Debate in your presentation is, it seems greatly undervalued. Debate is a means of highlighting key points of apparently contrary positions, so that those key points may be assessed more readily. Often in debate the difference between minor and major points is not at first recognised, but the very act of debating clarifies these.

Moreover, when the parties involved in the deabte have arrived at their positions over years, perhaps decades, it is unlikely that they will be able to change them dramatically. What can be sought is an accomodation that can follow on from the debate.

 

Is this the best way of proceeding? Not always, but it is certainly an effective method in many instances. Many more than you suggest in your rejection of it.

 

You have gone to some lengths to describe the credentials of David Bohm, whose ideas you have shared. I know you value the ideas of the thinkers, the astute observers of human behaviour, the authorities on such matters. I prefer to value the idea itself, or not if it does not deserve it.

 

I am not a physicist. I am not, nor do I expect to be, a professor. I am not a member of the Royal Society. I am someone who has spent four decades in various roles where conflict resolution was essential. I know from personal experience that debate has its place in that, just as dialogue does.

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“The critical habit of thought, if usual in society, will pervade all its mores, because it is a way of taking up the problems of life. Men educated in it cannot be stampeded by stump orators ... They are slow to believe. They can hold things as possible or probable in all degrees, without certainty and without pain. They can wait for evidence and weigh evidence, uninfluenced by the emphasis or confidence with which assertions are made on one side or the other. They can resist appeals to their dearest prejudices and all kinds of cajolery. Education in the critical faculty is the only education of which it can be truly said that it makes good citizens.” ~ William Graham Sumner, Folkways, 1906

 

 

There are no paradigms for multilogical problems. Perhaps we might use the phrase ’frame of reference’ instead. A jury trial might be a useful example of a problem engaged by many reflective agents with a multiplicity of frames of reference. In such a situation the jury must utilize communicative techniques to enter into a dialogue wherein there is a constant dialectic until a unanimous solution is reached or deadlock prevails. The example of jury trial is useful but is a snapshot of experience and details agents in a one-time sort of experience.

 

Socratic dialogue is a technique for attempting to solve multilogical problems. Problems that are either not pattern like or that the pattern is too complex to ascertain. Most problems that we face in our daily life are such multilogical in nature. Simple problems that occur daily in family life are examples. Each member of the family has a different point of view with differing needs and desires. Most of the problems we constantly face are not readily solved by mathematics because they are not pattern specific and are multilogical.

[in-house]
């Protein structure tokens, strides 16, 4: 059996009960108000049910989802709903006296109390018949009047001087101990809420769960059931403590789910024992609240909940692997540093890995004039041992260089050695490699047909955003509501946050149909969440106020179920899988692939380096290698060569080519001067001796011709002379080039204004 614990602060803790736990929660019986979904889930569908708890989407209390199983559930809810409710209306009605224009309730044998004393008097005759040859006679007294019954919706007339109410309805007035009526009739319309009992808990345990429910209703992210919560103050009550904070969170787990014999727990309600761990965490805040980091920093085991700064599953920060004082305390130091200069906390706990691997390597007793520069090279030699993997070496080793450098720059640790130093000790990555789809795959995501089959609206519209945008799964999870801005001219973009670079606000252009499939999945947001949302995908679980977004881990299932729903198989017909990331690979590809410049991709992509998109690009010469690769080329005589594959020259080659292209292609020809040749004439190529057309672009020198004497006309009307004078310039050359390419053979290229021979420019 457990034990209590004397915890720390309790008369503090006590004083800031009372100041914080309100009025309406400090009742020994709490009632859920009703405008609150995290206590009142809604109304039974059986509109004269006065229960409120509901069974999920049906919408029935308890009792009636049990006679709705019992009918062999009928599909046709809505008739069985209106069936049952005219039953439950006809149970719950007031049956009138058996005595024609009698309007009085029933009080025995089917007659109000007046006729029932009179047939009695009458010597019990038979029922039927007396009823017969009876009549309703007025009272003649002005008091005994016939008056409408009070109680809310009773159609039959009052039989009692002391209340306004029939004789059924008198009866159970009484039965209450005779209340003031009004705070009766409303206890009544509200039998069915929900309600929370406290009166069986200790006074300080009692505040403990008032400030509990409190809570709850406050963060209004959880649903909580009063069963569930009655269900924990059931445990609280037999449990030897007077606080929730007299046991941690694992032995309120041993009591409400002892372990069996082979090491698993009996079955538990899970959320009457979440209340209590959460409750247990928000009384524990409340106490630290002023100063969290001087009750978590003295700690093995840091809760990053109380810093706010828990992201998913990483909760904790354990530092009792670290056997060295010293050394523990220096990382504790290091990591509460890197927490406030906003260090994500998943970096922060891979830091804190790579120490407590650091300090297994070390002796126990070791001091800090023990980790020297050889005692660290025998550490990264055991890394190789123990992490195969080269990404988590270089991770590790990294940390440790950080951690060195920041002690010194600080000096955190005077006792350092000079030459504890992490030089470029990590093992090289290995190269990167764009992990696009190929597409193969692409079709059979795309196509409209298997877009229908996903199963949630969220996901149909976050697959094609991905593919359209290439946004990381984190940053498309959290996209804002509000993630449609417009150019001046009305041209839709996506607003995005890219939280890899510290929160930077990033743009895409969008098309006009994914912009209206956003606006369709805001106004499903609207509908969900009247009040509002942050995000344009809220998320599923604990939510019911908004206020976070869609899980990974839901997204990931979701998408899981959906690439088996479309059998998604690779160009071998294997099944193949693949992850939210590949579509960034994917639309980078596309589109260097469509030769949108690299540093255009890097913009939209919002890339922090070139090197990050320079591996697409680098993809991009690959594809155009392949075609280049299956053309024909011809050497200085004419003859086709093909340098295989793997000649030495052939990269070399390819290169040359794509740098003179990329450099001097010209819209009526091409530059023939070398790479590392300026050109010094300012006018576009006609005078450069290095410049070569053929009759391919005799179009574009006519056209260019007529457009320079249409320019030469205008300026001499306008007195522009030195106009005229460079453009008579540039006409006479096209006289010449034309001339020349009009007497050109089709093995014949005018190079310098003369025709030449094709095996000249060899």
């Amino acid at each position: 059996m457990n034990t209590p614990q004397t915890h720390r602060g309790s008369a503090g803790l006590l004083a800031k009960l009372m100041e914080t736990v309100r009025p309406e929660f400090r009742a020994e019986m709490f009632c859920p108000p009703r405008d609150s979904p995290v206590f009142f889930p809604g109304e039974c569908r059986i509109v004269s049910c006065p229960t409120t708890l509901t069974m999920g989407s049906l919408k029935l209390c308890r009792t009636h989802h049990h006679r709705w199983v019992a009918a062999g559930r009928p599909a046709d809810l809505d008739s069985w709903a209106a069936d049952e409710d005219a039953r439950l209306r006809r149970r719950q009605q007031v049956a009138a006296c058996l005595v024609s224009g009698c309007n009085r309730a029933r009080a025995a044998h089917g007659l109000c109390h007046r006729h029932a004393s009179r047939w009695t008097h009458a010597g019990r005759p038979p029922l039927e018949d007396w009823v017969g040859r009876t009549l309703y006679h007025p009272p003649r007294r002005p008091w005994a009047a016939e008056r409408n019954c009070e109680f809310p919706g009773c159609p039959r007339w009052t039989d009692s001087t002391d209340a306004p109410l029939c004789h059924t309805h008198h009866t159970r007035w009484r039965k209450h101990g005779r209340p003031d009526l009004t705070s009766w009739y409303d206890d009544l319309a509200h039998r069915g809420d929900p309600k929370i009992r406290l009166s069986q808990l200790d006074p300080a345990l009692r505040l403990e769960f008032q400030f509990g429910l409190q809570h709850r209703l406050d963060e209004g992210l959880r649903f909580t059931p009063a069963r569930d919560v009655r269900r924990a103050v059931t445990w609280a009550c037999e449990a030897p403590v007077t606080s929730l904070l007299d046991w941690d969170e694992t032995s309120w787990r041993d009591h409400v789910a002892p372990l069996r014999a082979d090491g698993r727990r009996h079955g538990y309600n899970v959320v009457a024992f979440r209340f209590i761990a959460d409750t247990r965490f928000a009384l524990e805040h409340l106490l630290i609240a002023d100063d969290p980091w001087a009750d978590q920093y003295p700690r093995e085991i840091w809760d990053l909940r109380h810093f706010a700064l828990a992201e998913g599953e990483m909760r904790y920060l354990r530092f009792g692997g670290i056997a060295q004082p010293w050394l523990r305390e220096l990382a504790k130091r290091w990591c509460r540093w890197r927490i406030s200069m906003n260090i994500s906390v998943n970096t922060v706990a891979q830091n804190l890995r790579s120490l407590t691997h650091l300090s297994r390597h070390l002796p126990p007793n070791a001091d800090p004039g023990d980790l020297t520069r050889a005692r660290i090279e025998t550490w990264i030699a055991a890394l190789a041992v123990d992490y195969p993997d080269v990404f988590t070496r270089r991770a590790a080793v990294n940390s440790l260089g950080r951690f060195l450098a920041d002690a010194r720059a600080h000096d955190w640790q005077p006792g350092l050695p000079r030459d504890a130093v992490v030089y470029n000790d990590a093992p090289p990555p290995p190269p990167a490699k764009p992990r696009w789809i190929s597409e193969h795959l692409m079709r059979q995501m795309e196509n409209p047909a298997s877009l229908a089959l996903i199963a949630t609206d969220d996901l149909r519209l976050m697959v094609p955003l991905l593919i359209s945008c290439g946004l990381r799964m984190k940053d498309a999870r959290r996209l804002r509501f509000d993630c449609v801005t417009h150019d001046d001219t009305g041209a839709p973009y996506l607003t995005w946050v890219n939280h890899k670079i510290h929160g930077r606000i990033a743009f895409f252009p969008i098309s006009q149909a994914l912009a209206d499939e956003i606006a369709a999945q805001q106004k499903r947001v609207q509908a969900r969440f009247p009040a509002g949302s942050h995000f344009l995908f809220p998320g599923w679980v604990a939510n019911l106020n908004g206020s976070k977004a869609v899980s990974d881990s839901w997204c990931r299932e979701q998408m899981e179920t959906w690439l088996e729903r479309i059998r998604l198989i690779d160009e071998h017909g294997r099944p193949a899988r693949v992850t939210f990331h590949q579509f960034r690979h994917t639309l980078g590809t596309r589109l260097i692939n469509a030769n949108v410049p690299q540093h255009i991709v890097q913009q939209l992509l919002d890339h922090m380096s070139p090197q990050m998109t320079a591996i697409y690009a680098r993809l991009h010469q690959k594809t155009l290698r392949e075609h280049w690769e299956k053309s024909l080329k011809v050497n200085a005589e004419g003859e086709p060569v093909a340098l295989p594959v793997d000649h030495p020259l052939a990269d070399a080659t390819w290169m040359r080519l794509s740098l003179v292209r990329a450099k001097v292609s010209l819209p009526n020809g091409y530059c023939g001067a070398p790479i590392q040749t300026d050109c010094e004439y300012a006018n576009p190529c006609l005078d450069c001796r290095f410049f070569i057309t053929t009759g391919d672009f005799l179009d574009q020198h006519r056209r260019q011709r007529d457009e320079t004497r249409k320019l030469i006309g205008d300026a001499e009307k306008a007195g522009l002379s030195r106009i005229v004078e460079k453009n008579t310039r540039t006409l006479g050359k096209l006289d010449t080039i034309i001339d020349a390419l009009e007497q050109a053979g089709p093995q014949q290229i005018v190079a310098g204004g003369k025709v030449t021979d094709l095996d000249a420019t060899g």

Dialogue is a technique for mutual consideration of such problems wherein solutions grow in a dialectical manner. Through dialogue each individual brings his/her point of view to the fore by proposing solutions constructed around their specific view. All participants in the dialogue come at the solution from the logic of their views. The solution builds dialectically i.e. a thesis is developed and from this thesis and a contrasting antithesis is constructed a synthesis that takes into consideration both proposals. From this a new synthesis, a new thesis is developed.

 

When we are dealing with monological problems well circumscribed by algorithms the personal biases of the subject are of small concern. In multilogical problems, without the advantage of paradigms and algorithms, the biases of the problem solvers become a serious source of error. One important task of dialogue is to illuminate these prejudices which may be quite subtle and often out of consciousness of the participant holding them.

 

When we engage in a dialogue what happens? The first thing we find is that dialogue is unlike anything in which we have previously been involved. Group discussions generally digress quickly into verbal food fights and nothing positive is accomplished. Discussions become venues for shouting at one another. The most important thing discovered--provided you wished to advance your thinking so as to develop a means for solving intractable problems--is that skills and attitudes not presently possessed must be developed.